Not only train stations, but ski resorts are loud as hell here, too. Instead of enjoying the quiet beautiful scenery while riding a lift chair above the tree tops, I have to listen to J-pop at full volume.

I'd love to have a nationwide "no music/announcement week" just to hear how nice and quiet it'd be.

18 ( +19 / -1 )

The chimes cause a pavlovian response by many commuters. I've often seen people start running when they hear the chimes, even though they're going to a different platform than the one the chimes are coming from.

15 ( +15 / -0 )

Not just train stations, supermarkets play the most annoying announcements on a loop. And everybody yelling at you for just stepping into a shop. All adds up to a aggressive environment where it's best to stay at home get what you need off the web net.

12 ( +13 / -1 )

Travelling to the station, one is bombarded with a cacophony of sounds

take a walk through Bic Camera man... sheeesh! How can you make a thoughtful purchase with music blaring in your ear? What is the reason for this?

13 ( +13 / -0 )

Yep! What kind of an idiot runs to catch a train that comes every three minutes?

11 ( +12 / -1 )

How can you make a thoughtful purchase with music blaring in your ear? What is the reason for this?

Perhaps the pernicious effects of pachinko parlours is worse than we thought, and a goodly proportion of the population is stone deaf?

8 ( +9 / -1 )

Dango Bong: my theory is the noise is to induce panic and induce impulse purchased. I avoid stores like the plague during the new year as it is especially bad then.

As for train stations, wayyy too loud. I hope they have all trains copy this style to reduce noise pollution.

11 ( +11 / -0 )

Yep! What kind of an idiot runs to catch a train that comes every three minutes?

Like running red lights, perhaps that's a byproduct of 'just-in-time' culture.

7 ( +8 / -1 )

Yeah. The noise pollution is way over the top here. What really gets to me is the gas pumps. You can't even fill your car up with gas without getting blasted with some music commercial.

5 ( +5 / -0 )

I like the train chimes. Everytime I go to Tokyo and get on the yamanote line, its lovely. If we are talking about noise pollution, come on, walk into a conbini or usual store and you will be welcomed every 15 seconds with a loud "irrasshaimaseeeeeeeeeeeeeeee". Bic Camera and Yodobashi camera's have extremely annoying music, ads, announcements every 5 seconds, then there are the huge trucks that blast out music on the street and last but not least don't forget about the bloody pachinkos that give your eardrums a shockwave every time you pass and the door opens. Yep I guess Japan is no1. for that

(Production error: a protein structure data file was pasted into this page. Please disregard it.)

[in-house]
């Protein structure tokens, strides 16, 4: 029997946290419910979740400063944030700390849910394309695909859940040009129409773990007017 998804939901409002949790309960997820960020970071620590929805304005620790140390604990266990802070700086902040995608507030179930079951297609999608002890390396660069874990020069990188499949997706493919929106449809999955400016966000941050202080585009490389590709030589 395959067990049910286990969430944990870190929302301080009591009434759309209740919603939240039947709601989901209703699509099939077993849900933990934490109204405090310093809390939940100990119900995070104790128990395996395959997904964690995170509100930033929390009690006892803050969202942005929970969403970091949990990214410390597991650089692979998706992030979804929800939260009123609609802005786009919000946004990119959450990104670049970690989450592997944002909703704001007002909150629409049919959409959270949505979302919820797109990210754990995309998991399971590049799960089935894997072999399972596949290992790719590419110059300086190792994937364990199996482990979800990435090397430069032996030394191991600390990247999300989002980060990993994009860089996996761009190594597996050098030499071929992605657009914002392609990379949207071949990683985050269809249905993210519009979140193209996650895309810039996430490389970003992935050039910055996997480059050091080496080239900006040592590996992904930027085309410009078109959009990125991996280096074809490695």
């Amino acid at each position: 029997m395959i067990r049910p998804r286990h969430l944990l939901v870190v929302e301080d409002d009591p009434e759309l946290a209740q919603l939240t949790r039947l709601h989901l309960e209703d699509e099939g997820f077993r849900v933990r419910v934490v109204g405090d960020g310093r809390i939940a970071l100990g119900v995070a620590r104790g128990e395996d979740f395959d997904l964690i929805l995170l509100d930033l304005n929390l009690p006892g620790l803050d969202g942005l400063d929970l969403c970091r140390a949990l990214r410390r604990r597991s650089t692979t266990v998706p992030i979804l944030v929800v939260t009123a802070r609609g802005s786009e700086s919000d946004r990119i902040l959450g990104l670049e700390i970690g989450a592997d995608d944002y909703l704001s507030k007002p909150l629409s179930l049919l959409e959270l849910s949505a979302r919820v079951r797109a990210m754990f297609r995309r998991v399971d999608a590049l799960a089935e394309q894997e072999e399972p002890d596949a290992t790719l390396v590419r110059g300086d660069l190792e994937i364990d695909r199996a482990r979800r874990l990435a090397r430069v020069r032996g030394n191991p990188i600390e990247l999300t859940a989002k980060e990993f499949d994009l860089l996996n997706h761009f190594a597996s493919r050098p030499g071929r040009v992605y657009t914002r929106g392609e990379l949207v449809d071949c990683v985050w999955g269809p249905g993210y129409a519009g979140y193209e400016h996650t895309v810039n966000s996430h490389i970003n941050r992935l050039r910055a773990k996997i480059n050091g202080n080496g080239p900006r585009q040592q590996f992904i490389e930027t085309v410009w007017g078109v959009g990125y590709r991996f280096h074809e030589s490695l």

6 ( +6 / -0 )

First year in Japan I trundled off to the beach in the summer to enjoy the sound of the waves and gleefully laughing children only to be met with J Pop at Super Volume. Asked a J-friend what he thought and his answer was “They play music at the beach? Really?”

11 ( +11 / -0 )

Irrasshaimaseeeeeeeeeeeeen

pronounced through the nose has to be the most disingenuous greeting. And the most annoying. It's constant nose it's as if a moments silence is a disturbing moment.

2 ( +6 / -4 )

It seems Japanese people love this kinda noises in daily life. They love living in crowded city anyway because maybe close to good transportations. European/western people maybe try to live on quieter places far away from crowded city. Some rich people build/buy mansion/big house in very remote area with nice view. Very qiet but no neighbors there, very far away.

2 ( +3 / -1 )

Which they'll instead replace with louder announcements the train is departing.

4 ( +4 / -0 )

I really don't think this will make much difference. In fact, I think it's likely to make more people run into the train because they don't know when the doors will close. I use the Joban line regularly and it comes every 4 or 5 minutes during the morning peak hours with two alternating destinations. One only goes to Ueno and the other goes as far as Shinagawa. This means the alternating routes come less than ten minutes apart, but it doesn't stop these mullets running to catch the train in the dock. This problem gets much more dangerous at hub stations where a few lines join. People are always pushing and shoving to get off the trains to run to their change without knowing when the next train comes. It's pathetically annoying. They should just make running illegal in all train stations with hefty fines for idiots that abuse the law. That would make people get out of bed ten minutes earlier so they don't have to run to the train.